The post posttruth journal
All your favourite distortions from here, there, everywhere and nowhere.
My name is Sigrid. I was born on this side of the Sjerstad Fjord, and have lived here my whole life. I am seventeen years old.
I work as an apprentice to a carpenter called Trond, a job where I do most of the carrying and lifting and have done since I first started there part time two years, which conveniently coincided with an ‘incident’ Trond won’t divulge any details on but which has left him with quite a bit of back pain, which he manages with the help of a cocktail of booze and barbiturates.
As a boss he’s otherwise fine and even quite indulgent, provided I get everything done and keep the customers away from him. He says weird stuff sometimes, because he’s almost always out of his mind– which puts people off. But I think he’s quite funny, and he has good taste in music and in books.
Obviously my first edition copy of Bukowski’s Crucifix in a Deathhang was a gift from him. A thank you for the time I lent him money to bet on a horse he ‘had a good feeling about’ that came out moderately successful –the ‘proudest moment in his life’.
It’s a bit of a dreary read, but it’s a good enough collection of poems. I’ve had to hide it from my mother, though. Wouldn’t want her to think that I’m harbouring any intellectual ambitions.
‘Keep expectations low and people won’t bother you’ Trond always says when I am taking an order. It’s a good piece of advice, and certainly a half decent business approach in a place where our one competitor is a ferry ride away and is as unambitious as we are.
I read recently in the newspaper, though, that at some point people will get used to ordering things on their computers from anywhere in the world. I mentioned this to Trond, but he brushed it aside and told me to stop reading nonsense.
I am not sure Trond has ever even turned our computer on. I saw him shouting at it once, though. Obviously I manage our accounts.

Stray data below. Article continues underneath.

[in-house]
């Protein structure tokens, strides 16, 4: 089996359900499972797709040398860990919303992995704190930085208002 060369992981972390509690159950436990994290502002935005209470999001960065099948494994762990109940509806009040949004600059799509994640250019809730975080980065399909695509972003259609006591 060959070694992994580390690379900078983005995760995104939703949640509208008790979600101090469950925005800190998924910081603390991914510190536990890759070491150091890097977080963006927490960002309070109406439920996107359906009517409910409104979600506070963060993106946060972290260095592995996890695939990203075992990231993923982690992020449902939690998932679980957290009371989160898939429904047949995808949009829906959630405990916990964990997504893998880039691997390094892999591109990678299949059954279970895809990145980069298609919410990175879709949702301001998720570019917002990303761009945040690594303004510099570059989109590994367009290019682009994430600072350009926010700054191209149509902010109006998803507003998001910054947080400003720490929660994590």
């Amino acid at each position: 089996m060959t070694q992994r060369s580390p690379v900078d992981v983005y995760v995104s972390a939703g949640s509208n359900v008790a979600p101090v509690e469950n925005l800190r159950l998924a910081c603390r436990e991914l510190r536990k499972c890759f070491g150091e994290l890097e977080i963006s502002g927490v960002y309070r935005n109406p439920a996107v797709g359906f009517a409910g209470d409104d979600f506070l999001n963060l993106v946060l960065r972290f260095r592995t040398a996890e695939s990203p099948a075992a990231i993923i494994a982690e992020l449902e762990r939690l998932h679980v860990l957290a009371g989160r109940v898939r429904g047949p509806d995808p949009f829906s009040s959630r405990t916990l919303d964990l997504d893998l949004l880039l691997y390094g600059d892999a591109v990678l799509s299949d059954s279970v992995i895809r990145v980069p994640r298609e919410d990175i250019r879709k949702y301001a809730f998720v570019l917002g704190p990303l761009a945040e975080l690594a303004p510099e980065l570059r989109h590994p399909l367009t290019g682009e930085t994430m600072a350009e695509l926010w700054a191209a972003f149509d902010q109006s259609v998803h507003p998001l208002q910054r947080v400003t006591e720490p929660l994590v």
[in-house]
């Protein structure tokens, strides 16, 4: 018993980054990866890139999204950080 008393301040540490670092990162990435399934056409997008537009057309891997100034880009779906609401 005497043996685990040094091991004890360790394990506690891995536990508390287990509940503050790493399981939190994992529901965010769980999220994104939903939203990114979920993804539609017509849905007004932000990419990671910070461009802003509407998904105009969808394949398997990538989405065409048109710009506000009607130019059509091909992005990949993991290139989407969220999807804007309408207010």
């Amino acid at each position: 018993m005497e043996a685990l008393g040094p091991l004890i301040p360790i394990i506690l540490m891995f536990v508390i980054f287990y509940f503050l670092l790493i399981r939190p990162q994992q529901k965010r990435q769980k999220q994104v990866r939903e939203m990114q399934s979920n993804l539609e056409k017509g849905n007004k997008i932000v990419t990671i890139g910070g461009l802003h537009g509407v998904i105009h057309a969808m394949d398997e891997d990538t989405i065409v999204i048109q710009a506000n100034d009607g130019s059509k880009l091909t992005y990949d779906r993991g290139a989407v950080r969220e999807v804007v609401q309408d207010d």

There’s a saying we have here: Women are as useful as empty bottles. He likes to repeat time and again, when he’s in a bad mood, and usually when I’m washing up his dishes. It’s weird though, because l’m pretty sure I am woman, and I am definitely not useless to him.
‘You’re not one of those women, I think he means,’ my friend Ole helpfully chimed in, when I spoke to her about this.
‘You know, lazy, precious and ungrateful –like me.’
Ole is kind of my hero. She’s an A-grade student headed for Bergen University who I think last opened a textbook about five years ago and has somehow since managed to trick her parents into financing all outsourcing of school work that got her to where she is now– our fjord’s golden girl.
She’s a budding business woman in her own right, earning around a thousand Kroner selling photos of her feet to a small but dedicated and generous group of fans. She doesn’t really need the money, though. She just likes the feeling of being a working woman, and of being needed.
Carpentry is my calling, and I am grateful for everything Trond has taught me from the comforts of his red-wine-stained sofa and to the dulcet tones of Immortal’s In the Heart of Winter. But I do have two other big passions: rowing into nowhere in my little boat, and cannabis.
My name is Ole, I am a girl even though I have a boy’s name. Don’t ask me why. Actually, you can ask me why. It’s actually quite an interesting story. My father had always wanted a son and to call his son Ole– named after his father– Ole Peterson. So when I was born they called me Ole, even though I am a girl and have always been a girl. I have no question about this and it doesn’t worry me.